Summary and Info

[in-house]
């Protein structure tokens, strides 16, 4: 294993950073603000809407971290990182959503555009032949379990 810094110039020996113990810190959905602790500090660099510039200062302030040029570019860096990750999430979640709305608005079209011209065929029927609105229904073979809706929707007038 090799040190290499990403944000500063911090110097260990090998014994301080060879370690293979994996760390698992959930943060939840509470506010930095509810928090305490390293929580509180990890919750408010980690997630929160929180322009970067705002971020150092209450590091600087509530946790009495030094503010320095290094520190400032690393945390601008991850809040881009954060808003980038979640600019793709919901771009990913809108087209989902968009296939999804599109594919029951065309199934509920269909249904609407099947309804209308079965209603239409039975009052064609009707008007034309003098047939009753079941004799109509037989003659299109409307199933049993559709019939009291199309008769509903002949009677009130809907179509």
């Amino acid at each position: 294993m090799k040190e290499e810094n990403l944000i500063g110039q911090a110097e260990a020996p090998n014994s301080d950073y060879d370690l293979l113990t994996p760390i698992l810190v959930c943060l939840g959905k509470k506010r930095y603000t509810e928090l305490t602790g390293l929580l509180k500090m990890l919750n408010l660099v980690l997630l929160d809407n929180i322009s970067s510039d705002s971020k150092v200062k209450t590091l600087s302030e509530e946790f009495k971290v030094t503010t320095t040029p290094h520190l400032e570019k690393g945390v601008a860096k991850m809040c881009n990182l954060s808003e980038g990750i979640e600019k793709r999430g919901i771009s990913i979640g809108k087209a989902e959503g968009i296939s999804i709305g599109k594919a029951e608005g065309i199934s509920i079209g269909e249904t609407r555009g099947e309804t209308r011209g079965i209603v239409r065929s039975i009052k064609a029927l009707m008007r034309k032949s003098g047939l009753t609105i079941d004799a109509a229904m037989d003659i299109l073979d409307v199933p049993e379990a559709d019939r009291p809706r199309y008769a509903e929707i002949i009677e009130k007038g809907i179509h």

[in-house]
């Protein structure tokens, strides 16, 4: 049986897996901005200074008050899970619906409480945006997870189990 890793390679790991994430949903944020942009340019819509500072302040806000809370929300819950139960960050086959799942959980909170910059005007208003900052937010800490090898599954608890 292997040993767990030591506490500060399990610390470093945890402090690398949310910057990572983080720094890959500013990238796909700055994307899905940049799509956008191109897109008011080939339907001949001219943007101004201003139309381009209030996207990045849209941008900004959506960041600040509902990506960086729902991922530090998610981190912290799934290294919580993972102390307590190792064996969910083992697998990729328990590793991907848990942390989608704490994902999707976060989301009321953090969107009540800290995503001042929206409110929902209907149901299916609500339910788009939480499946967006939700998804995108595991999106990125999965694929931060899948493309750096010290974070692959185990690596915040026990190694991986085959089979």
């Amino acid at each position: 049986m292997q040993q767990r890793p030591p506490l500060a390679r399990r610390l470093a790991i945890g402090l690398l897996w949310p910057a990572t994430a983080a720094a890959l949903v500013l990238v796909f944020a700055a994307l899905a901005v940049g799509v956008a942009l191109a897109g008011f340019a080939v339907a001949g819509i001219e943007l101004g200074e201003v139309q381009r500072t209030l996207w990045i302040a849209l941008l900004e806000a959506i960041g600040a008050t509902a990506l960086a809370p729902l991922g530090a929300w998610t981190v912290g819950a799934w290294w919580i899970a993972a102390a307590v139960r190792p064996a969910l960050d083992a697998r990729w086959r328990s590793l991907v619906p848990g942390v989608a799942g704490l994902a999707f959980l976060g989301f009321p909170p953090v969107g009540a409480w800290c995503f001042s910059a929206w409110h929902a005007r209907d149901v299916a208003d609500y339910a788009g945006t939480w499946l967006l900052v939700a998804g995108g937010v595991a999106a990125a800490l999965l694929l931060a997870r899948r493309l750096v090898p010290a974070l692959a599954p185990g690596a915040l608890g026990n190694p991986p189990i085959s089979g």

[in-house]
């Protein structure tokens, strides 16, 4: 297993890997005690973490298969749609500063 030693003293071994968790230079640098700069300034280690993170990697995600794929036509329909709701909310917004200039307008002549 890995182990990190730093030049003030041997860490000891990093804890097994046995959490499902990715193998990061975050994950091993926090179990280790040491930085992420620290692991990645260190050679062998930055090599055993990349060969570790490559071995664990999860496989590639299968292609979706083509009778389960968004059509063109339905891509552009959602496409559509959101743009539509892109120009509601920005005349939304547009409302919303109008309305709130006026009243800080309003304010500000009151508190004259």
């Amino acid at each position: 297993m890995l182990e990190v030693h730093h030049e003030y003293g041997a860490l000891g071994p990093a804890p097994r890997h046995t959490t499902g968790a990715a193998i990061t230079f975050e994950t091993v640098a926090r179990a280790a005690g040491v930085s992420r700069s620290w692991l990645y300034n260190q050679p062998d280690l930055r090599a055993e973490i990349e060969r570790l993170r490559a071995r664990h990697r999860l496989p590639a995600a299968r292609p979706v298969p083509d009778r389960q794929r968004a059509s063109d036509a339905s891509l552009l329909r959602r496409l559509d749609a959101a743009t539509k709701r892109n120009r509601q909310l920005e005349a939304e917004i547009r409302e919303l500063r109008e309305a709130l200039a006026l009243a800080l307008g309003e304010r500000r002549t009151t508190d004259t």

Modern liquid column chromatography (LC) has developed rapidly since 1969 to become a standard method of separation. If the statisticians are to be believed, the recent growth of LC has been the most specta cular development in analytical chemistry and has not yet abated be cause its vast potential for application remains to be fully exploit ed. Significant factors contributing to this continued rise are the simplicity and low cost of the required basic equipment and the rela tive ease of acquiring and interpreting the data. Unfortunately, in LC, as so often in the field of analytical chemistry, the available commercial instruments are frequently far more complicated - and consequently far more expensive - than is nec essary for routine application. Therein also lies the risk of propa gating a "black box" philosophy that would be particularly detrimen tal to chromatography. Moreover, it appears to have been forgotten, as was done previously with gas chromatography, that inadequate sep aration by a column can be remedied only with great difficulty, if at all, by electronic means. Also, whether the capillary columns recent ly advocated with great enthusiasm for LC will fulfill the expecta tions of their proponents is highly questionable unless someone comes up with some new and revolutionary ideas.
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